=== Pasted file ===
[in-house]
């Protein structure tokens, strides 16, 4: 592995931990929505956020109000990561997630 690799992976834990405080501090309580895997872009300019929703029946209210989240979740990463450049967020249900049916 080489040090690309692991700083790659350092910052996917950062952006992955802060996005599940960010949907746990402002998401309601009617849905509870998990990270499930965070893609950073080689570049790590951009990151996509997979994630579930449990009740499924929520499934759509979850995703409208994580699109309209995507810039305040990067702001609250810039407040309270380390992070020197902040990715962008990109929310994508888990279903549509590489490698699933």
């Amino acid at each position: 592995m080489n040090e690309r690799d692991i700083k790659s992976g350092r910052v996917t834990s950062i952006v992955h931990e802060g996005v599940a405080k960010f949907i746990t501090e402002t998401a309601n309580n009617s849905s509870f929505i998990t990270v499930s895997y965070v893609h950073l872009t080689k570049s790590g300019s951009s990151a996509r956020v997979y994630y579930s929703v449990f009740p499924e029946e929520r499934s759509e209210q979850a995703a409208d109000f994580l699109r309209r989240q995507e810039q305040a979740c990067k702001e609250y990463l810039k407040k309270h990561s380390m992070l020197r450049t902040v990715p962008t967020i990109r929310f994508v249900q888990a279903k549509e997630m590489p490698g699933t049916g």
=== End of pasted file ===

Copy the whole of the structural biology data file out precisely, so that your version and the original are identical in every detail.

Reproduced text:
[in-house]
């Protein structure tokens, strides 16, 4: 592995931990929505956020109000990561997630 690799992976834990405080501090309580895997872009300019929703029946209210989240979740990463450049967020249900049916 080489040090690309692991700083790659350092910052996917950062952006992955802060996005599940960010949907746990402002998401309601009617849905509870998990990270499930965070893609950073080689570049790590951009990151996509997979994630579930449990009740499924929520499934759509979850995703409208994580699109309209995507810039305040990067702001609250810039407040309270380390992070020197902040990715962008990109929310994508888990279903549509590489490698699933």
């Amino acid at each position: 592995m080489n040090e690309r690799d692991i700083k790659s992976g350092r910052v996917t834990s950062i952006v992955h931990e802060g996005v599940a405080k960010f949907i746990t501090e402002t998401a309601n309580n009617s849905s509870f929505i998990t990270v499930s895997y965070v893609h950073l872009t080689k570049s790590g300019s951009s990151a996509r956020v997979y994630y579930s929703v449990f009740p499924e029946e929520r499934s759509e209210q979850a995703a409208d109000f994580l699109r309209r989240q995507e810039q305040a979740c990067k702001e609250y990463l810039k407040k309270h990561s380390m992070l020197r450049t902040v990715p962008t967020i990109r929310f994508v249900q888990a279903k549509e997630m590489p490698g699933t049916g």